Roger Gracie Academy (BJJ), Jude Samuel, London, UK - 10/10/2007 – Beginners
My normal train was cancelled, but I was able to take a Euston train instead, so that worked out ok because the Virgin train is faster anyway. I wasn’t going to be doing the advanced today, as I wanted to make the social – due to that work presentation, I could only stay briefly at the start, but still thought it worthwhile. I’ve been hoping for an RGA social ever since I began training here, so certainly wasn’t going to miss this opportunity even if I couldn’t make the whole night.
Its been almost a year now since I started, and while I don’t think there’s a specific year syllabus, tonight’s class wasn’t too dissimilar from the first sessions I attended. We began with the basic standing pass, where you stand up and push the leg away, then drive your knee through, swing the other leg over and switch into side control.
That was followed by a kneeling pass using my favoured tailbone break. Jam your knee into their tailbone, bringing the other knee out at a right angle, cutting your hip into their crossed ankles to break the guard. You then have two main options (that I've been shown, at least), the first of which is to do the same leg pin pass as when standing. Alternately, you can go underneath the leg (making sure your knee is up and you put your arm low: putting your arm up high near their foot is likely to put you in a triangle). Once you have the leg, reach round for their lapel and press your forearm into their throat, pushing a knee toward their head, while bringing your other foot tight into their bottom to both raise and trap their hips (meaning they can’t shrimp properly). Having got them in that vulnerable position, you can move round into side control, driving your hips forward with your back straight (don’t just lift your head: have to push with hips) to make the space.
Jude also showed us the proper way to pull guard. With the usual grip on an arm and lapel, put your foot into their hip. Drop down to the floor and swivel in the direction of your foot, pulling them down as you do so. Bring that foot back and then back out, securing closed guard. The swivel seemed to help, though the natural tendency is to simply fall back: presumably that swivel gives you more control or something along those lines. In drilling it did feel as if that foot gave me a bit more control, but may have been imagining it.
Finally, Jude ran a useful drill where one person pulls guard, whereupon their partner immediately does a standing pass. This was intended to get us used to passing as someone was trying to pull guard: much easier to pass when they only have it partially secured.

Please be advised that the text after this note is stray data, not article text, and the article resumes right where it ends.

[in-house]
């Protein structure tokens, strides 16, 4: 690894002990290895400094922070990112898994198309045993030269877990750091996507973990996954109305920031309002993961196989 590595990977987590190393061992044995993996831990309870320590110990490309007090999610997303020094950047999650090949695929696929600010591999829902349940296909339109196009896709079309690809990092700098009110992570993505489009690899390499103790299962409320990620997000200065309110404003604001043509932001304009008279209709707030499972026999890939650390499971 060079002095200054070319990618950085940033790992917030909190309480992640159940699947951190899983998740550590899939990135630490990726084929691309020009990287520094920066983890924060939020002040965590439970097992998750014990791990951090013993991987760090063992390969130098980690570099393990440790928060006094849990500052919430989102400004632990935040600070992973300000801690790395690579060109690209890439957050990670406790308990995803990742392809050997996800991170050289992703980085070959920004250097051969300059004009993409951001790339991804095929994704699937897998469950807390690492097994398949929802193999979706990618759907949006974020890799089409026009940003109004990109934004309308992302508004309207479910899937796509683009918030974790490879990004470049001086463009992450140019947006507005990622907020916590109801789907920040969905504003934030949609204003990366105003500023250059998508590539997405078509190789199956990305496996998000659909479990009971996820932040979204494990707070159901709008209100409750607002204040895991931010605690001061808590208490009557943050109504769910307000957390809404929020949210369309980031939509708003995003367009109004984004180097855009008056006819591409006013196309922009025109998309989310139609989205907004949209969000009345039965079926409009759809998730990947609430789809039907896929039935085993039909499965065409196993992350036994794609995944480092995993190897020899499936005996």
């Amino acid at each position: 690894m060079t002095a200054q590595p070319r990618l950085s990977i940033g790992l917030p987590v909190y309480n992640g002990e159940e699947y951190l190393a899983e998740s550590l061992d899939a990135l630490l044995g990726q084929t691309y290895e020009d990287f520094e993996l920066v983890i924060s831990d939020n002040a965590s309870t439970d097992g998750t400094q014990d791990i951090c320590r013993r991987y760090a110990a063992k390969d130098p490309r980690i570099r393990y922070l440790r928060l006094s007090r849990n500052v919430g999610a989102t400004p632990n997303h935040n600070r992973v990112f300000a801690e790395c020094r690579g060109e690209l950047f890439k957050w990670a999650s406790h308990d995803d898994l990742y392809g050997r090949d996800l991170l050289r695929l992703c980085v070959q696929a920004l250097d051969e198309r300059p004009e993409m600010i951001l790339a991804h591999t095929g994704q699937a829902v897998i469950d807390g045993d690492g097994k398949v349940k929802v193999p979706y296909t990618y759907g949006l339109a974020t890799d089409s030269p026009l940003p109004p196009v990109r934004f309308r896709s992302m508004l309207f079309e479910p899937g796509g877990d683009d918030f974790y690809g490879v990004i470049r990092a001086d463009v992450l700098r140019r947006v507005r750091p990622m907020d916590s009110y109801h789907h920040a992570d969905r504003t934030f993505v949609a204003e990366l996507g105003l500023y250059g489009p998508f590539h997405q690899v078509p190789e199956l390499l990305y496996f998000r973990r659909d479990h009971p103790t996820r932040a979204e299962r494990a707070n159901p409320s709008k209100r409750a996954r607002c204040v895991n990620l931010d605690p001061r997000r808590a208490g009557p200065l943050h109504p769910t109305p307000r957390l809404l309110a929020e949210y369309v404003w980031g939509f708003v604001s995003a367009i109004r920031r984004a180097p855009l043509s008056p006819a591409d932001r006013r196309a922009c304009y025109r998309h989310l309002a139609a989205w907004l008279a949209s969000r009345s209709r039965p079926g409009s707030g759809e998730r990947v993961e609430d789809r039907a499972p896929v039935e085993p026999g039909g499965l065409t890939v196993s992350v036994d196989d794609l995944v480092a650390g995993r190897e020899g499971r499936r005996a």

Sparring was guard passage once again, where I started with Dominique. I wanted to try and work the flower sweep from an armbar set-up, but didn’t have too much success. Instead, I ended up working my open guard, trying to defend against the passing. Went ok, as I was able to test my hip mobility and getting my arms in position to hold off the pass, though I generally was passed eventually. Did end up in a strange stalemate with Dominique at one point, where she had a collar choke locked in, but I was past her legs. Eventually we just let go: not quite sure what I’d do if that happened in competition. Jude’s advice was that I should keep driving with my hips to loosen the collar grip and pass.
On top, I didn’t have too much luck, still relying too much on the tailbone break (with which I’m ever less successful). Having said that, I am making sure I at least attempt the standing break, but that’s currently even more sloppy (though at least I’m not getting swept repeatedly or just knocked back down when standing up, which has happened plenty of times before). With Chet, I was able to fling him right over and pass, but that’s only because he was knackered and is still comparatively new.
I also had a roll with Grant, which underneath was fairly similar to the open guard against Dominique. On top, I was completely unsuccessful, getting swept in a variety of ways. I did manage to escape some kind of armlock thingy he was going for (or perhaps triangle?) by curling my arm round and moving with it, though that merely put me back in guard rather than resulting in a pass. Grant also mentioned that I’d got that sweep he showed me last week wrong: hopefully he’ll stick up a comment so I can correct it in my earlier entry.
With Chet in my guard, I had a go at the kimura: he slapped my back, which I thought meant it had somehow gone on early, so released immediately. Turned out he was just trying to get a grip on my back to help his escape – nevertheless, definitely far better (at least in class) to let go of a sub attempt too early rather than too late. Chet asked how he should be escaping the kimura, to which Jude responded that you need to sit back up, twisting away in order to free the arm.
Not many people appeared keen to head to the club straight after. I asked around the changing room, but none of the beginners who trained that session were going direct. So ended up just being me, having very helpfully got some directions off Pippa (who had a quick look on Google Local). When I arrived, Greg and Radek were already there, so got to have a good chat with them (Greg in particular has had a pretty interesting career background in sound engineering). Everyone else started trickling in rather later, meaning I also had a chance to talk with Joelma, Ben and then right near the end, Joanna and Pippa. To my surprise Roger got there comparatively early (some time around 22:00, I think), with Jude arriving just as I was leaving (by which time most people had got there). Real shame I couldn’t stay longer, but giving a presentation tired and hungover in front of a large international group of colleagues wouldn’t have been much fun. ;)
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10 October 2007